The most commonly used illicit drug in the United States, marijuana had 22.2 million users in the past month, as observed by the 2015 National Survey on Drug Use and Health (NSDUH). According to the Monitoring the Future Survey, in 2016, 9.4 percent and 5.4 percent of class eight graders reported marijuana use in the past year and the past month (current use), respectively. Among 10th graders, the prevalence of marijuana use was found to be 23.9 percent in the past year and 14.0 percent in the past month. Grade 12 students reported the highest prevalence (35.6 percent) of marijuana use during the year surveyed, 6.0 percent accepted to have used the drug daily or near daily.
With a high population of people, especially students and the youth, using marijuana for recreational purposes, there has been a significant rise in the emergencies associated with the cannabis. According to 2011 estimates of the Drug Abuse Warning Network (DAWN), a system for monitoring the health impact of drugs, the United States witnessed nearly 456,000 drug-related emergency department visits with marijuana use mentioned in the medical record.
Link between cannabis and impaired memory
Human body has natural cannabinoids that act as neurotransmitters sending signals between nerve cells (neurons) and the central nervous system (CNS) including regions associated with pleasure, memory, thinking, coordination, concentration, movement and time perception. Marijuana contains many cannabinoids similar to natural cannabinoids including 9-tetrahydrocannabinol (THC), which bind to the natural cannabinoid receptors on neurons in these brain areas and activate them. This disrupts various mental and physical functions corresponding to the brain areas they affect. For example, THC present in marijuana alters the functioning of the hippocampus and orbitofrontal cortex, responsible to form new memories and regulate focus, which may impair thinking and interfere with a user’s ability to learn and execute difficult tasks.
Researchers have for long been talking about an association between marijuana use and memory loss. Now, a new study digs deeper into the causal activity of marijuana in impairing memory in marijuana uses. The team of researchers at the University of Bordeaux in France has revealed that the ability of cannabinoids present in the drug to activate receptors in the mitochondria of the brain’s memory center is likely to cause amnesia, a condition characterized by loss of memories including facts, information and experiences. Mitochondria, commonly called as the “powerhouses” of cells, are responsible to convert sugar, fat, and proteins into energy that is utilized by cells to maintain body function.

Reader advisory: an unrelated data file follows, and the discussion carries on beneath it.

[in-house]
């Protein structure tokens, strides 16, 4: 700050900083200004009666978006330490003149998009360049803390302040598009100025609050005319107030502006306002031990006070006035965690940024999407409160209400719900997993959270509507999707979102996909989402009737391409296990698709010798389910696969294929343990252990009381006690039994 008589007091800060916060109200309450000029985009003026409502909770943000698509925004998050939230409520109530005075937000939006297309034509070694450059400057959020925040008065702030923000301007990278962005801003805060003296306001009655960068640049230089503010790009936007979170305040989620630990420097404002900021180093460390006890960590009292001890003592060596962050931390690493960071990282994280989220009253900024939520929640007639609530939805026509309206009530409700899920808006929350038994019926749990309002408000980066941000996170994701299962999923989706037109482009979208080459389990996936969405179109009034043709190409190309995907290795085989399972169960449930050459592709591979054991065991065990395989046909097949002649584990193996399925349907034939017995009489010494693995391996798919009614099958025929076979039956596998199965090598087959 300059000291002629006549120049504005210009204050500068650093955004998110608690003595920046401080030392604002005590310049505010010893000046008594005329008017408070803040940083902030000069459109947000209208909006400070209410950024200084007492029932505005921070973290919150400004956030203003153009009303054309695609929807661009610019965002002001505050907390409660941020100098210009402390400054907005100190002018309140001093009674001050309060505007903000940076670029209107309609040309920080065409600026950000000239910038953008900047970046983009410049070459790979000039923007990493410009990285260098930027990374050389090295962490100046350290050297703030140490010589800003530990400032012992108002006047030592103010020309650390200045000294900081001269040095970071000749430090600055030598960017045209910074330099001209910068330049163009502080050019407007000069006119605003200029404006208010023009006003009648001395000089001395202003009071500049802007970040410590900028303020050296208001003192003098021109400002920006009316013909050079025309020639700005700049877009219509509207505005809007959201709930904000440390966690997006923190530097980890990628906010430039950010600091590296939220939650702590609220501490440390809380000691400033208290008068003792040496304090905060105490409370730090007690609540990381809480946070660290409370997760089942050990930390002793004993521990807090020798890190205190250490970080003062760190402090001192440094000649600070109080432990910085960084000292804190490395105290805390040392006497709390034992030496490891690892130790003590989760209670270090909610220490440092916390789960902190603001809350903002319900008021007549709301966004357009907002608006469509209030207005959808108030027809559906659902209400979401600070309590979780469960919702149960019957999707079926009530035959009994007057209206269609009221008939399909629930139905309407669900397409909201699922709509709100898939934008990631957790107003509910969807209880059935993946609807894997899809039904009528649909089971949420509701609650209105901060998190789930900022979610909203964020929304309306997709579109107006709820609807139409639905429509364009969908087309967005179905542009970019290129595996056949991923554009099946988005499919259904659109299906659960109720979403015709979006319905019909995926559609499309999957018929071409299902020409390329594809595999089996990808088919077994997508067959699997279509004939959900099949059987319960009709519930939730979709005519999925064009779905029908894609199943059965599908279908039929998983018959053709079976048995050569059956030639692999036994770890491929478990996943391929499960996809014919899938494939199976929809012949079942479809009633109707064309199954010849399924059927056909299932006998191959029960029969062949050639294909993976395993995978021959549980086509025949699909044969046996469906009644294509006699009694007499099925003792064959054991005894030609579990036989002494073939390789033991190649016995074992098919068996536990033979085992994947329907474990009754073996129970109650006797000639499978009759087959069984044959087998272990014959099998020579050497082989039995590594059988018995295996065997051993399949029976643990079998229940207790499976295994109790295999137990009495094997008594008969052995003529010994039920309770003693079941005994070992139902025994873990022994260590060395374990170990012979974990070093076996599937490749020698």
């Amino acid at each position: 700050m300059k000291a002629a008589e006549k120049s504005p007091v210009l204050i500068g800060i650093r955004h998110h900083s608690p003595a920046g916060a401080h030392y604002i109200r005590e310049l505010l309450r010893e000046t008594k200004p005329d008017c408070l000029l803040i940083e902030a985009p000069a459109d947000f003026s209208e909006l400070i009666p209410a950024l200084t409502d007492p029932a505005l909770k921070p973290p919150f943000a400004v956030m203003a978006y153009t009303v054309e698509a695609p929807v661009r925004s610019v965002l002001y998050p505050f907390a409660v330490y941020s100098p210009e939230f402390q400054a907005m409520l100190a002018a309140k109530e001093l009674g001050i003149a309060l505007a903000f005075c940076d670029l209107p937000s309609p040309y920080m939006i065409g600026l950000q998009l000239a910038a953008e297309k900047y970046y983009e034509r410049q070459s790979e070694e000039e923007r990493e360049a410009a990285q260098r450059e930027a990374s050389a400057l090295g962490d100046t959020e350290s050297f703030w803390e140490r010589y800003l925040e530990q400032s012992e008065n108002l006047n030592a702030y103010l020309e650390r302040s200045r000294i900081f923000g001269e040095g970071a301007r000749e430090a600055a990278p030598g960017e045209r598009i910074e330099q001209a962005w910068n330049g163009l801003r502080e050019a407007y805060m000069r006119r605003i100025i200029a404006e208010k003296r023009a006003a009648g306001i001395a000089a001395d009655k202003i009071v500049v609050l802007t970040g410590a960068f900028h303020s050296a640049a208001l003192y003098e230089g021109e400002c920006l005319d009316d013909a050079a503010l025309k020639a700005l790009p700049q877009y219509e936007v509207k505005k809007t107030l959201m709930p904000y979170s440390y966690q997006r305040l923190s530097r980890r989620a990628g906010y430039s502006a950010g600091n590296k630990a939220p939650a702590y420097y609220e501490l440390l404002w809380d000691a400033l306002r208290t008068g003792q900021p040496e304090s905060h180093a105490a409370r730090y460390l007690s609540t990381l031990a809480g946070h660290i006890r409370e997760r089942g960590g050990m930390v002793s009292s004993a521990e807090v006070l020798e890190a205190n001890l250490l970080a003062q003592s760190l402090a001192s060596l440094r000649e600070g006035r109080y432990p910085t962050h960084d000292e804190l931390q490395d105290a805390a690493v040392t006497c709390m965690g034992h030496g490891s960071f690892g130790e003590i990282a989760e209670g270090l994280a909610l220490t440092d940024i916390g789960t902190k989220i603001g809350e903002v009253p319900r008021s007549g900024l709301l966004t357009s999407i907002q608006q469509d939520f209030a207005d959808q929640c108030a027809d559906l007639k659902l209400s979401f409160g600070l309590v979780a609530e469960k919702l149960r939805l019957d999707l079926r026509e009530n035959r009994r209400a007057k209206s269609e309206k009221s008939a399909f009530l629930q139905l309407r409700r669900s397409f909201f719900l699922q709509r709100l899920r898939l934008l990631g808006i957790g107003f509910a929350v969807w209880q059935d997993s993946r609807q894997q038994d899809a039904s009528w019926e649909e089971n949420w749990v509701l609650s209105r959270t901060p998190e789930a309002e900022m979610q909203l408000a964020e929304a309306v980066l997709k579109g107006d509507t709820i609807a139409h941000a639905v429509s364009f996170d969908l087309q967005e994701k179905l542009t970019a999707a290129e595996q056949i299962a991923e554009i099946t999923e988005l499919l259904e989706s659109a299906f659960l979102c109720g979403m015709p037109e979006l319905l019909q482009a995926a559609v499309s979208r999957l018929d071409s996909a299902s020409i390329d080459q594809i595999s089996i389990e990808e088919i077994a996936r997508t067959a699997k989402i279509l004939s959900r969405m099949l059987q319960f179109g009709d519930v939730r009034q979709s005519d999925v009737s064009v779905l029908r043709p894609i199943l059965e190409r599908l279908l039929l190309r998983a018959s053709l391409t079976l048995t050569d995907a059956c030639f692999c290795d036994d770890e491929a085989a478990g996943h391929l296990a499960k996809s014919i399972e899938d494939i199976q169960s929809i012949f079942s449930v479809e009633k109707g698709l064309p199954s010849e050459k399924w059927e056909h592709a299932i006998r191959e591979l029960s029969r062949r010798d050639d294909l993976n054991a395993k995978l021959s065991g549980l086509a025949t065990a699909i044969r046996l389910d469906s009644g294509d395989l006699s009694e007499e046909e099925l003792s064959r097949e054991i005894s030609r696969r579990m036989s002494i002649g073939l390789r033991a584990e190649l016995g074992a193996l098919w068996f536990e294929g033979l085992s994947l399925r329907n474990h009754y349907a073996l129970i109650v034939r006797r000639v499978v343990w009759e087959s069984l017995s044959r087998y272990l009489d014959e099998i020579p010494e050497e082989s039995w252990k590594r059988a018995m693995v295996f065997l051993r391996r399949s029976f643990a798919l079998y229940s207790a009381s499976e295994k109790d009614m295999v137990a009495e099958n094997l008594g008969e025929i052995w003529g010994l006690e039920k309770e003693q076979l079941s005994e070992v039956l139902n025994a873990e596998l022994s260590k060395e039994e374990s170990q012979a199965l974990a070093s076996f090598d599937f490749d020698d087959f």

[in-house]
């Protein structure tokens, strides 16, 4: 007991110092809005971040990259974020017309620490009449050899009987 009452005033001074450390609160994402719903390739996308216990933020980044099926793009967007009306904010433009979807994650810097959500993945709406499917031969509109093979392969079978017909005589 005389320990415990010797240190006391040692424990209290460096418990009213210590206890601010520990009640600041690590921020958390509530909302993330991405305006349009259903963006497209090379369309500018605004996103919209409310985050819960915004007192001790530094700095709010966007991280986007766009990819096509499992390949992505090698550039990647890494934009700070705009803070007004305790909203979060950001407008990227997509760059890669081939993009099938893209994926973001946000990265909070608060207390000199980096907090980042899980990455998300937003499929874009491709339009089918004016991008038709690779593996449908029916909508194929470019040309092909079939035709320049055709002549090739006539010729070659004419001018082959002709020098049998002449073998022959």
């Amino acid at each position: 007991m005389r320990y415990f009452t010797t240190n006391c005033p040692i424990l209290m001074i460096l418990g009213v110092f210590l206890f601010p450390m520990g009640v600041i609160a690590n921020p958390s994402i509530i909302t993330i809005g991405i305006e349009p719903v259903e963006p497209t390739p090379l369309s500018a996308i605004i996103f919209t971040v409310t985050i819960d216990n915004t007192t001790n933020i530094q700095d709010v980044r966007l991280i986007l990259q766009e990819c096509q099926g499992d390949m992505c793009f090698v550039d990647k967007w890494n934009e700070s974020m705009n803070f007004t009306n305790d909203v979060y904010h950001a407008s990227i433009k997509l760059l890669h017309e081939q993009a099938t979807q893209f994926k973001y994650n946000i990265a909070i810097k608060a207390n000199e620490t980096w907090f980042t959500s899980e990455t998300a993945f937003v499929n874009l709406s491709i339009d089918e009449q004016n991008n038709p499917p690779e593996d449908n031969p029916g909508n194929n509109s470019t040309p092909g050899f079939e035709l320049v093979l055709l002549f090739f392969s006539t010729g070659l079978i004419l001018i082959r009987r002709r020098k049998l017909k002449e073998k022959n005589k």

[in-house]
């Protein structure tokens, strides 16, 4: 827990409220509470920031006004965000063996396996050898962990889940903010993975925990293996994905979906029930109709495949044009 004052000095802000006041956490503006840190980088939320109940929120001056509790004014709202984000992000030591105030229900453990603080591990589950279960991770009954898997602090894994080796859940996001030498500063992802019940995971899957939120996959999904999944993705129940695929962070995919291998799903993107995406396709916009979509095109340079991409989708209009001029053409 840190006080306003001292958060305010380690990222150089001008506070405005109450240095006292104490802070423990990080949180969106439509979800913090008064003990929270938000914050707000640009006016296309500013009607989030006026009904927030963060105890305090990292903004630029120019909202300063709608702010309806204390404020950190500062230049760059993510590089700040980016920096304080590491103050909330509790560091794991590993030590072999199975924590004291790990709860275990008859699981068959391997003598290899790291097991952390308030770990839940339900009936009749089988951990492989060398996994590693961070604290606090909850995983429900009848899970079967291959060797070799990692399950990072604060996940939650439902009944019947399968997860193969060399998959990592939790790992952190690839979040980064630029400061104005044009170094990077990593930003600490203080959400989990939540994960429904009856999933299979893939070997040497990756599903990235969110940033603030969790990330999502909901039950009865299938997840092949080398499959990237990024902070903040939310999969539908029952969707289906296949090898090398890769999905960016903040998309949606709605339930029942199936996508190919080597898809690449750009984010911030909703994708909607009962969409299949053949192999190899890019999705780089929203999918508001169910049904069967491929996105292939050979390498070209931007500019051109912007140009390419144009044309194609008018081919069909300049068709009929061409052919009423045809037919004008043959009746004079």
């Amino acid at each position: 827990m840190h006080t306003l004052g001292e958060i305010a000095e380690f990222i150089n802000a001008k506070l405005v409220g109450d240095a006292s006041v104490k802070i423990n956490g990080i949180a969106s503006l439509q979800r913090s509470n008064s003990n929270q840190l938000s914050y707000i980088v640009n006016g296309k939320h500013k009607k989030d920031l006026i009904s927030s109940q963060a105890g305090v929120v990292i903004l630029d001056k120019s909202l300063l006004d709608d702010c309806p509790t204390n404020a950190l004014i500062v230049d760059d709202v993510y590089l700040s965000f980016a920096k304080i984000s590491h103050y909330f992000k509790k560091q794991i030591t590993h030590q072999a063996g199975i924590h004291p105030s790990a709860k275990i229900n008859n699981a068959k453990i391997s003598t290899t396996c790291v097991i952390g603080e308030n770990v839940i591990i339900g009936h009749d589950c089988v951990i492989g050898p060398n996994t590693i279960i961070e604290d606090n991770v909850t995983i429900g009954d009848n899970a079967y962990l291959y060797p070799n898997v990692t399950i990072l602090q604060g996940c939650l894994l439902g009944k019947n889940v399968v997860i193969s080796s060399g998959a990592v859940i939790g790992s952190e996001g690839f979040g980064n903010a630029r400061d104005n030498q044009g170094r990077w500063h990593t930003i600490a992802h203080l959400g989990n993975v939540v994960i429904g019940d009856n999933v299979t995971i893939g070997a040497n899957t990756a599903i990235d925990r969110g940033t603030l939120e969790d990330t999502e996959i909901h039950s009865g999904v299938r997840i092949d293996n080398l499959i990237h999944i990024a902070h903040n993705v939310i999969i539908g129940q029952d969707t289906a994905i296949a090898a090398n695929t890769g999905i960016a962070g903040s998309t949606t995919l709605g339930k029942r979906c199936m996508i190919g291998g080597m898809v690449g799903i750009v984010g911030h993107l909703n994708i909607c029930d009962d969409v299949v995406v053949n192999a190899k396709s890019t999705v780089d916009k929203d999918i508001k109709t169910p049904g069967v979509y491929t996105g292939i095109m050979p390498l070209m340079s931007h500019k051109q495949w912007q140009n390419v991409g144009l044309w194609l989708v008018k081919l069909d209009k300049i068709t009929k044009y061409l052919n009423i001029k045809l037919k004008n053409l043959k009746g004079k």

The researchers have further explored the role of CB1, a cannabinoid receptor located in the mitochondria of nerve cells. They found that the memory loss induced by cannabinoids was directly linked to the activation of CB1 receptors in the mitochondria, which in turn cuts off the cannabinoid signaling network within mitochondria. As a result, it causes detrimental changes in mitochondrial activity and affects cellular respiration, impairing the conversion of nutrients into energy. Dr. Giovanni Marsicano, who led the study, is hopeful that it would lead to development of new safer and effective therapies targeting cannabinoid receptors and minimizing the side effects related to memory loss.
Dealing with marijuana addiction
Marijuana use is addictive and causes lifetime dependence. In 2015, the United States had 4 million people who were dependent on marijuana. A person experiences its effects almost immediately after smoking as THC and other chemicals enter into the bloodstream and spread throughout the body. The euphoria and relaxation is accompanied by impaired decision-making, increased appetite, loss of concentration, hallucinations and delusions.
For someone who is making efforts to quit marijuana addiction, detox is the first step. It is important to remove the toxins stored in the body and prepare it for the recovery phase. However, many people experience withdrawal symptoms during detox. Some of the common symptoms may include irritability, decreased appetite, restlessness, craving, sleep difficulties, and/or different forms of physical discomfort. It is advisable to seek treatment under the supervision of an experienced physician at a center equipped to handle relapses.
The California Detox Helpline can help you find evidence-based detox and rehab centers in California that offer holistic programs for sustained recovery. You may chat online or call our 24/7 helpline 855-780-2495 to get details about the best addiction treatment centers in California.